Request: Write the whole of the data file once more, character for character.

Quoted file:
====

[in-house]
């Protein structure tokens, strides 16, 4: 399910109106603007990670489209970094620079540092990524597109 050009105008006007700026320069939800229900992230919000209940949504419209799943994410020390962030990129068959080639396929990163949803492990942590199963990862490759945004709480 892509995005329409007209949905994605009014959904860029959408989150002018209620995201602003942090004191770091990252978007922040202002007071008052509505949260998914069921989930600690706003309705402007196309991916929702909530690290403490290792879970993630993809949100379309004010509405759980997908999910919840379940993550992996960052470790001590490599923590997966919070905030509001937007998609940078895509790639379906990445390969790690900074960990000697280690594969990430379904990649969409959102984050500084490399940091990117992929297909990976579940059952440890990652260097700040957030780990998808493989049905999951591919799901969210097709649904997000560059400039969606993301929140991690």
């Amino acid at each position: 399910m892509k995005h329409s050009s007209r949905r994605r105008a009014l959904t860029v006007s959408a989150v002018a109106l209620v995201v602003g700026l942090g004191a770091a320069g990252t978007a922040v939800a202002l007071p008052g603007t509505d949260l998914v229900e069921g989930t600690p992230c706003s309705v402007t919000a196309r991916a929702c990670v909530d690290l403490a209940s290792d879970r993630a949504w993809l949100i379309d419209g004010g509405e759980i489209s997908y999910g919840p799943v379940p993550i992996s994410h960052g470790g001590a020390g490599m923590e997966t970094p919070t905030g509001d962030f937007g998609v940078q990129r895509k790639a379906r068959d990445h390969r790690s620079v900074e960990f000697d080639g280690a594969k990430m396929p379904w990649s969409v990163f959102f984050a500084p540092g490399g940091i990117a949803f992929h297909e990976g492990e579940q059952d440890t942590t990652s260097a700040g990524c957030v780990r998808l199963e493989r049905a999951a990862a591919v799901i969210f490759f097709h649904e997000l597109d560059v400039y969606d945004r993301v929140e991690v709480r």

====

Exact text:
[in-house]
């Protein structure tokens, strides 16, 4: 399910109106603007990670489209970094620079540092990524597109 050009105008006007700026320069939800229900992230919000209940949504419209799943994410020390962030990129068959080639396929990163949803492990942590199963990862490759945004709480 892509995005329409007209949905994605009014959904860029959408989150002018209620995201602003942090004191770091990252978007922040202002007071008052509505949260998914069921989930600690706003309705402007196309991916929702909530690290403490290792879970993630993809949100379309004010509405759980997908999910919840379940993550992996960052470790001590490599923590997966919070905030509001937007998609940078895509790639379906990445390969790690900074960990000697280690594969990430379904990649969409959102984050500084490399940091990117992929297909990976579940059952440890990652260097700040957030780990998808493989049905999951591919799901969210097709649904997000560059400039969606993301929140991690």
């Amino acid at each position: 399910m892509k995005h329409s050009s007209r949905r994605r105008a009014l959904t860029v006007s959408a989150v002018a109106l209620v995201v602003g700026l942090g004191a770091a320069g990252t978007a922040v939800a202002l007071p008052g603007t509505d949260l998914v229900e069921g989930t600690p992230c706003s309705v402007t919000a196309r991916a929702c990670v909530d690290l403490a209940s290792d879970r993630a949504w993809l949100i379309d419209g004010g509405e759980i489209s997908y999910g919840p799943v379940p993550i992996s994410h960052g470790g001590a020390g490599m923590e997966t970094p919070t905030g509001d962030f937007g998609v940078q990129r895509k790639a379906r068959d990445h390969r790690s620079v900074e960990f000697d080639g280690a594969k990430m396929p379904w990649s969409v990163f959102f984050a500084p540092g490399g940091i990117a949803f992929h297909e990976g492990e579940q059952d440890t942590t990652s260097a700040g990524c957030v780990r998808l199963e493989r049905a999951a990862a591919v799901i969210f490759f097709h649904e997000l597109d560059v400039y969606d945004r993301v929140e991690v709480r």